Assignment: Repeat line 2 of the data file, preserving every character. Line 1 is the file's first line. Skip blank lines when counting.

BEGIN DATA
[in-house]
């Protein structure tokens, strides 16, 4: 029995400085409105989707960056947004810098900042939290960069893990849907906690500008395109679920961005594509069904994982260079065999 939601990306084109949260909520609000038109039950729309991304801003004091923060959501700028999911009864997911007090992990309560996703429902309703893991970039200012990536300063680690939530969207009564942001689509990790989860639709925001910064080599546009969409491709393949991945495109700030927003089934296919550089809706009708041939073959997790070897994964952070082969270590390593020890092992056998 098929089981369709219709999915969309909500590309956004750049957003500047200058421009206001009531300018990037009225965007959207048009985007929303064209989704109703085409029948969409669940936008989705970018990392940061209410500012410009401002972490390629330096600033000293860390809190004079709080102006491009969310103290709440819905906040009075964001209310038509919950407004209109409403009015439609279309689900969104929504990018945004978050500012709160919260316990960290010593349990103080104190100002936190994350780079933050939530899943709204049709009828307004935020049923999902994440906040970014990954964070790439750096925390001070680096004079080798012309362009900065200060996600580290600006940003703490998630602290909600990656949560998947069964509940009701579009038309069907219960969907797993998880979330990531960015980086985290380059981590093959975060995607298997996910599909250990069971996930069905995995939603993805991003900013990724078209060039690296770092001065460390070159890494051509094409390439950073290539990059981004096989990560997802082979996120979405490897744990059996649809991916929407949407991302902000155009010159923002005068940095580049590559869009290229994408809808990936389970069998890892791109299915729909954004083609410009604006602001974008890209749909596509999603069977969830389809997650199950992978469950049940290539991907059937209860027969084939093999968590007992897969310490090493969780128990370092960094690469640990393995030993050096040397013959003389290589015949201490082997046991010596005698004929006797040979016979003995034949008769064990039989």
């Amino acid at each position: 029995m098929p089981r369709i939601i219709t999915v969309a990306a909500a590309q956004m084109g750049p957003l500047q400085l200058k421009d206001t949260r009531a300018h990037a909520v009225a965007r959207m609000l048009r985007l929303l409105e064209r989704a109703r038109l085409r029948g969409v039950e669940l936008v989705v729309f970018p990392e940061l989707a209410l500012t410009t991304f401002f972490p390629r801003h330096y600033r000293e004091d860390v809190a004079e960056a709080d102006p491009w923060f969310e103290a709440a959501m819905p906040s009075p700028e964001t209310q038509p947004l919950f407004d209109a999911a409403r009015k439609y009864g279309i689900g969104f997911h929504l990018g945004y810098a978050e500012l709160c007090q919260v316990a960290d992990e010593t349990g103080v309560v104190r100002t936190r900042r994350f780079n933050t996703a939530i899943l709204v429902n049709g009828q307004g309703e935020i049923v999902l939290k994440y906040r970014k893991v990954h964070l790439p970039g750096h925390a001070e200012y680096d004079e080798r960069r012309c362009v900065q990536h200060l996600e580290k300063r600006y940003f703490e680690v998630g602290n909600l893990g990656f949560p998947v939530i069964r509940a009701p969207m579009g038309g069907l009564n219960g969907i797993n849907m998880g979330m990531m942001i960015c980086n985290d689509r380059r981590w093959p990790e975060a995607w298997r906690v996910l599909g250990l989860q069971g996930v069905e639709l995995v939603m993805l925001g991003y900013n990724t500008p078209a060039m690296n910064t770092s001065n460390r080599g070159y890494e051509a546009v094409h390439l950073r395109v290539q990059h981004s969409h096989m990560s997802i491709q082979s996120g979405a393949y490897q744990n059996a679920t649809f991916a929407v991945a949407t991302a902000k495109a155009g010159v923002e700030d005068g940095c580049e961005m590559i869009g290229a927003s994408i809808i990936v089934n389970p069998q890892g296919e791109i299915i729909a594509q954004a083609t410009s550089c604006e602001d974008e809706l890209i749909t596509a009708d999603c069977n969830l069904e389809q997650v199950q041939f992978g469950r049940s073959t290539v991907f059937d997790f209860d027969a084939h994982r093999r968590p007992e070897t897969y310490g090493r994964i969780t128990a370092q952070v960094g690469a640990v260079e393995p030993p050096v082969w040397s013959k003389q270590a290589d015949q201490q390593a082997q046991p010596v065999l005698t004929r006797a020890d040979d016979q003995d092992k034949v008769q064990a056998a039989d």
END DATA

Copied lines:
């Protein structure tokens, strides 16, 4: 029995400085409105989707960056947004810098900042939290960069893990849907906690500008395109679920961005594509069904994982260079065999 939601990306084109949260909520609000038109039950729309991304801003004091923060959501700028999911009864997911007090992990309560996703429902309703893991970039200012990536300063680690939530969207009564942001689509990790989860639709925001910064080599546009969409491709393949991945495109700030927003089934296919550089809706009708041939073959997790070897994964952070082969270590390593020890092992056998 098929089981369709219709999915969309909500590309956004750049957003500047200058421009206001009531300018990037009225965007959207048009985007929303064209989704109703085409029948969409669940936008989705970018990392940061209410500012410009401002972490390629330096600033000293860390809190004079709080102006491009969310103290709440819905906040009075964001209310038509919950407004209109409403009015439609279309689900969104929504990018945004978050500012709160919260316990960290010593349990103080104190100002936190994350780079933050939530899943709204049709009828307004935020049923999902994440906040970014990954964070790439750096925390001070680096004079080798012309362009900065200060996600580290600006940003703490998630602290909600990656949560998947069964509940009701579009038309069907219960969907797993998880979330990531960015980086985290380059981590093959975060995607298997996910599909250990069971996930069905995995939603993805991003900013990724078209060039690296770092001065460390070159890494051509094409390439950073290539990059981004096989990560997802082979996120979405490897744990059996649809991916929407949407991302902000155009010159923002005068940095580049590559869009290229994408809808990936389970069998890892791109299915729909954004083609410009604006602001974008890209749909596509999603069977969830389809997650199950992978469950049940290539991907059937209860027969084939093999968590007992897969310490090493969780128990370092960094690469640990393995030993050096040397013959003389290589015949201490082997046991010596005698004929006797040979016979003995034949008769064990039989």